Since it's release earlier this month, Netflix's Emily in Paris has made headlines for its steamy French love interests, ambiguously aged protagonist, and closet full of designer clothes that a recent college graduate should not be able to afford. The popular series stars Lily Collins as Emily Cooper, a young 20-something girl from Chicago who moves to Paris for a job at a marketing firm. Throughout the first season, her unabashed American-isms cause friction with her co-workers, including her intense sense of fashion—a departure from the French's fondness for black. While her boss may find her over the top, her style has certainly has that je ne sais quoi. Here, L'OFFICIEL charts the five trends that Emily in Paris took straight off the runway.
If there's one French stereotype that all Americans know, it's the beret. The versatile style makes it an unassuming, yet chic addition to any look. Emily leans into the "American in Paris" vibe by co-opting the accessory for several ensembles. In this scene, the young ingénue pairs a simple red beret with a black and white check jacket and shorts from Veronica Beard.
Adding a dash (read: ton) of color to her winter wardrobe, the fresh-faced lead hits the streets of gay Paris in a blindingly bright pink coat from Kenzo over a matching pink sweater, skirt, heels, and socks. While a head-to-toe monochrome moment isn't for everyone, an elegant pink coat is a must-have statement piece from the runways.
In Episode 5, Emily scares away couture designer and potential client Pierre Cadault with her Eiffel Tower bag charm, for which he dubs her ringarde (“basic”). Not one to accept defeat, Emily finds him at the ballet where she wins him over by professing her love of fashion and Gossip Girl. Admittedly, the bag charm is a 2000s trend that fashion icon Serena Van der Woodsen rocked throughout the Upper East Side.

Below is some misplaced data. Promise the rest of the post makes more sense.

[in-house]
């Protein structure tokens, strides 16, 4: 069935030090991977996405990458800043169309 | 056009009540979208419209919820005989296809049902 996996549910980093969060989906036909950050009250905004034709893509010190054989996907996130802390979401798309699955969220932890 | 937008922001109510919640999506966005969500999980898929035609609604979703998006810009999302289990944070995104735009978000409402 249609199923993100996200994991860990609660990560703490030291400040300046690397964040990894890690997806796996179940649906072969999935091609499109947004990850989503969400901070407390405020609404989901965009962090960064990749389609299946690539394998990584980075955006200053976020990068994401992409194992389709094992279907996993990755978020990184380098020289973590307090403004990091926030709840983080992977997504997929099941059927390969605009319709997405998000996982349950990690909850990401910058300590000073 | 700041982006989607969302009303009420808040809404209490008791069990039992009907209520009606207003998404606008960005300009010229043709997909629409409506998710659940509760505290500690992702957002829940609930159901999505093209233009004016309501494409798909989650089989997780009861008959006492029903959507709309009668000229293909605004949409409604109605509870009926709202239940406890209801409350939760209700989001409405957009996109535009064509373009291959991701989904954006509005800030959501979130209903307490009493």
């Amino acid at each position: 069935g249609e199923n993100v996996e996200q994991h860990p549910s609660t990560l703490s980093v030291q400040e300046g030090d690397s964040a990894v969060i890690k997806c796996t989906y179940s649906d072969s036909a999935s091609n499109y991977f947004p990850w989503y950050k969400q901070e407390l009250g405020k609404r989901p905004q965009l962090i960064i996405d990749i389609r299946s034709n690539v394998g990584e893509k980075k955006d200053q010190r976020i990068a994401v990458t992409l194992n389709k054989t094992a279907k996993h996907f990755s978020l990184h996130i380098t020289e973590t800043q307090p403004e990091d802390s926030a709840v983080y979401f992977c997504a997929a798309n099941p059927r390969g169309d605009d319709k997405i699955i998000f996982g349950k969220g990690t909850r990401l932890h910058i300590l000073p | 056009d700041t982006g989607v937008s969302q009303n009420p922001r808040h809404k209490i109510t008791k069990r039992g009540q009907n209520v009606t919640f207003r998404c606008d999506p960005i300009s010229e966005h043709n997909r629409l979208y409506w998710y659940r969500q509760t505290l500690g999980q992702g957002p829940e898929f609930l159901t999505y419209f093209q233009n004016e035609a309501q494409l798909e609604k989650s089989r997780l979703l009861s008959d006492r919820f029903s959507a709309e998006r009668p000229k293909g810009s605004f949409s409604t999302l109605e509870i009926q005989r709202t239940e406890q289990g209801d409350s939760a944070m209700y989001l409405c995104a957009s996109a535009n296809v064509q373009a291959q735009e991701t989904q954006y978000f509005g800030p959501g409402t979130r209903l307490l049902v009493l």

Many designers sell bag charms as an accoutrement to their handbags. In fact, Karl Lagerfeld introduced the "Karlito" charm at Fendi's Fall/Winter 2014 show. On more recent runways, the Italian luxury house fashioned an Airpods case into a bag charm, and Versace made its Medusa head emblem into one.
After struggling to adapt, Emily manages to makes a French gal pal (and the epitome of French girl fashion), Camille. In this check dress from See by Chloé, actress Camille Razat demonstrates how less really can be more. Major labels like Chanel, Christian Dior, and Burberry have found their signature interpretations of the checkered pattern, which can be found throughout their runway archives.
Little Black Dress
No matter where you live, every woman needs a little black dress. In Episode 2, Emily dons a strapless black Alexandre Vauthier dress that conjures thoughts of Audrey Hepburn. The dress' classic silhouette makes for a timeless look in a scene that cements Emily as an enviable lead that audiences can get behind. The power of an LBD is infinite, which is why it’s a staple runway piece for shows like Chanel and Marc Jacobs.